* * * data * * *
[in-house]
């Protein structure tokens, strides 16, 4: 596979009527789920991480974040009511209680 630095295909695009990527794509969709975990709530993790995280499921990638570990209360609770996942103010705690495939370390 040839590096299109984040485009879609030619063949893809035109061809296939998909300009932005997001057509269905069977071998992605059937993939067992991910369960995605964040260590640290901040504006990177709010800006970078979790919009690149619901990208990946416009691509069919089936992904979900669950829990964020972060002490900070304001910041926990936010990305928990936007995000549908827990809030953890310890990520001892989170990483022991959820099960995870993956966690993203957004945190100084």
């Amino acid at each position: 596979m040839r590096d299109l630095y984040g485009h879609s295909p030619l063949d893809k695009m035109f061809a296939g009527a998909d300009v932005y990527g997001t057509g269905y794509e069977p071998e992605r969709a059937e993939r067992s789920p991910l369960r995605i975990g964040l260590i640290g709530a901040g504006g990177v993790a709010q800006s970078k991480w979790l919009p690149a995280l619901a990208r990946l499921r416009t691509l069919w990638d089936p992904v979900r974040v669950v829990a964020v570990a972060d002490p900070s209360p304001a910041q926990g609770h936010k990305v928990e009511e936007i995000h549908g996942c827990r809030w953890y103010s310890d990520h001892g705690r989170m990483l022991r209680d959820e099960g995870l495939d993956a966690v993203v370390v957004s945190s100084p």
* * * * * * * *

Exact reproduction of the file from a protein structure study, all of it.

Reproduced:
[in-house]
């Protein structure tokens, strides 16, 4: 596979009527789920991480974040009511209680 630095295909695009990527794509969709975990709530993790995280499921990638570990209360609770996942103010705690495939370390 040839590096299109984040485009879609030619063949893809035109061809296939998909300009932005997001057509269905069977071998992605059937993939067992991910369960995605964040260590640290901040504006990177709010800006970078979790919009690149619901990208990946416009691509069919089936992904979900669950829990964020972060002490900070304001910041926990936010990305928990936007995000549908827990809030953890310890990520001892989170990483022991959820099960995870993956966690993203957004945190100084």
């Amino acid at each position: 596979m040839r590096d299109l630095y984040g485009h879609s295909p030619l063949d893809k695009m035109f061809a296939g009527a998909d300009v932005y990527g997001t057509g269905y794509e069977p071998e992605r969709a059937e993939r067992s789920p991910l369960r995605i975990g964040l260590i640290g709530a901040g504006g990177v993790a709010q800006s970078k991480w979790l919009p690149a995280l619901a990208r990946l499921r416009t691509l069919w990638d089936p992904v979900r974040v669950v829990a964020v570990a972060d002490p900070s209360p304001a910041q926990g609770h936010k990305v928990e009511e936007i995000h549908g996942c827990r809030w953890y103010s310890d990520h001892g705690r989170m990483l022991r209680d959820e099960g995870l495939d993956a966690v993203v370390v957004s945190s100084p």